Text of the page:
You can search this nation far and wide and still wind up with very few elected moderate Republicans. As I've discussed before, the Republican tent is shrinking: those who don't subscribe to a narrow set of backward ideas are pushed out. Some have reacted courageously, like the trio of Republican moderates who voted for the stimulus bill. Some however, take the convenient route. Case in point: New York congressman Peter King, who represents the moderate 3rd district, was an original co-sponsor of the Employee Free Choice Act in 2003. This was back when President Bush was certain to veto the bill if it passed, so King hopped on board, appeased the unions in his home district, and kept everyone content. Now that we have a President who supports the measure, King has jumped off the wagon. From his official statement:
"I do not, however, intend to support EFCA in this Congress. Our country is facing its most severe economic crisis in 75 years. It is a crisis different from previous recessions in that it includes restricted credit, massive job loss, a plunging stock market and increased foreclosures and bankruptcies. Virtually every component of our economy is suffering. While I am confident we will recover, I believe the road ahead will be long and difficult. Under these conditions, I have concluded that the Employee Free Choice Act would be too severe a shock to our economy at this time and would be counterproductive."
He concludes the statement with a telling sentence: "I will continue, of course, to monitor the situation but that is my current thinking.” From that statement, you might actually think that Congressman King is going to monitor the economic situation. However, what he's really going to be watching are his chances to defeat Kirsten Gillibrand in the 2010 Senate race (Gillibrand is a 21st Century Democrats endorsee and a strong Employee Free Choice supporter). As we've heard, NRSC Chairman John Cornyn is reaching back in time for his 2010 candidates, and he seems to have his sights set on former-Governor George Pataki. If Peter King wants Party money for his Senate bid, he needs to look like the "better Republican." It'll be Pataki vs. King in a beauty contest of conservatism. He can't be doing things like - gasp - protecting the rights of working people. It would be so un-Republican of him. And while we're at it, let's talk about the idea that the passage of the Employee Free Choice Act would be a "shock" to our economy in these troubled times. Look, the economy is already shocked; working families are shocked by the $2,000 on average that disappeared from their income between 2001 and 2007. The bill does NOT get rid of the option for the NRLB secret ballot election, even though the current election system is rife with flaws. And despite popular belief, when management and labor bargain on equal terms, it helps the workers as well as the management. Just ask this group of 40 leading economists, including two Nobel laureates, who put a full page ad in the Washington Post last month supporting the bill.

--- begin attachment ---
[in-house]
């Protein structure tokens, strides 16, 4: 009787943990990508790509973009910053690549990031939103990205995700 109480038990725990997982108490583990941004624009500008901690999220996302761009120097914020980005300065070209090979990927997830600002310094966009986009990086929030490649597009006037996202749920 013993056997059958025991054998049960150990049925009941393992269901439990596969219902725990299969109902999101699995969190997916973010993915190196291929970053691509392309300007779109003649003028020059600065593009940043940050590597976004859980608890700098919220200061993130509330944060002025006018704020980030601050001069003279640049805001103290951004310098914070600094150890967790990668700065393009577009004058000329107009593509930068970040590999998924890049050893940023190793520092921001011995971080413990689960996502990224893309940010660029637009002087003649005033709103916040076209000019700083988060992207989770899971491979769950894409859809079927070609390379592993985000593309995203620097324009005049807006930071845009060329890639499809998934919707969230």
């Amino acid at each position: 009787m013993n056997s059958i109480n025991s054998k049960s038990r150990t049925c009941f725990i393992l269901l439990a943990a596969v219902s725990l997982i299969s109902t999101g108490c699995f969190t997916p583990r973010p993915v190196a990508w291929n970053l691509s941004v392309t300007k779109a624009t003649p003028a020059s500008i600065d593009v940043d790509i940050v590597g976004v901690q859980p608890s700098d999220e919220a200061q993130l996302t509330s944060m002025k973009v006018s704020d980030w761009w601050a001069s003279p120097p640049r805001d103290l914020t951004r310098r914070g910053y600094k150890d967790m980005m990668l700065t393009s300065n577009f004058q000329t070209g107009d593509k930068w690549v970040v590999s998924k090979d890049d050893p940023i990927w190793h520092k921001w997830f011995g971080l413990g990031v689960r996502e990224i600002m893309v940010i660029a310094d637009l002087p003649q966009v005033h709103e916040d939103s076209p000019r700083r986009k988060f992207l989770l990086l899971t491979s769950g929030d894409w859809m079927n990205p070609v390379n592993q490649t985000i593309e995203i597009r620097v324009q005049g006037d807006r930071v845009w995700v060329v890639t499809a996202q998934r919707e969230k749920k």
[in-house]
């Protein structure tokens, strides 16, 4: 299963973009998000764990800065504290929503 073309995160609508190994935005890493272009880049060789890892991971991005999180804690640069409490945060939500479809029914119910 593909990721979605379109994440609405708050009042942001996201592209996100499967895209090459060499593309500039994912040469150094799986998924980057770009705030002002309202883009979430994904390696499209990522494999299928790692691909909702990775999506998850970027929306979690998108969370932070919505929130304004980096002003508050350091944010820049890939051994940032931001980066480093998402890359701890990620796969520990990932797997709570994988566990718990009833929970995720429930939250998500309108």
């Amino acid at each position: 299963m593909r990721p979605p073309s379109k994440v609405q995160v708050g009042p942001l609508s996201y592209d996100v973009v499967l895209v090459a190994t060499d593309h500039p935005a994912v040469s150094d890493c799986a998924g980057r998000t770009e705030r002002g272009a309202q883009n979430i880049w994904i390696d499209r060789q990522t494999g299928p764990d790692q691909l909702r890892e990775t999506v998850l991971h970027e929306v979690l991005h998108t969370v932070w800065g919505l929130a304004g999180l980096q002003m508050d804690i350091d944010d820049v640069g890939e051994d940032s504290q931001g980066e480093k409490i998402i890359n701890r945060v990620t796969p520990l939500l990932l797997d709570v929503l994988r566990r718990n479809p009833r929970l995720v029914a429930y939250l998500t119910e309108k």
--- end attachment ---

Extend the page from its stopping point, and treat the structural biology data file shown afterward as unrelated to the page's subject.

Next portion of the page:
Peter King isn't watching the economic situation. He's watching John Cornyn and George Pataki, and he's watching Senator Gillibrand's poll numbers to see if he has a shot at her seat.Meanwhile, Politico reports that numerous Freshman Democrats are voting for the bill despite their electoral vulnerability. There's something to be said for political courage: not everyone has it.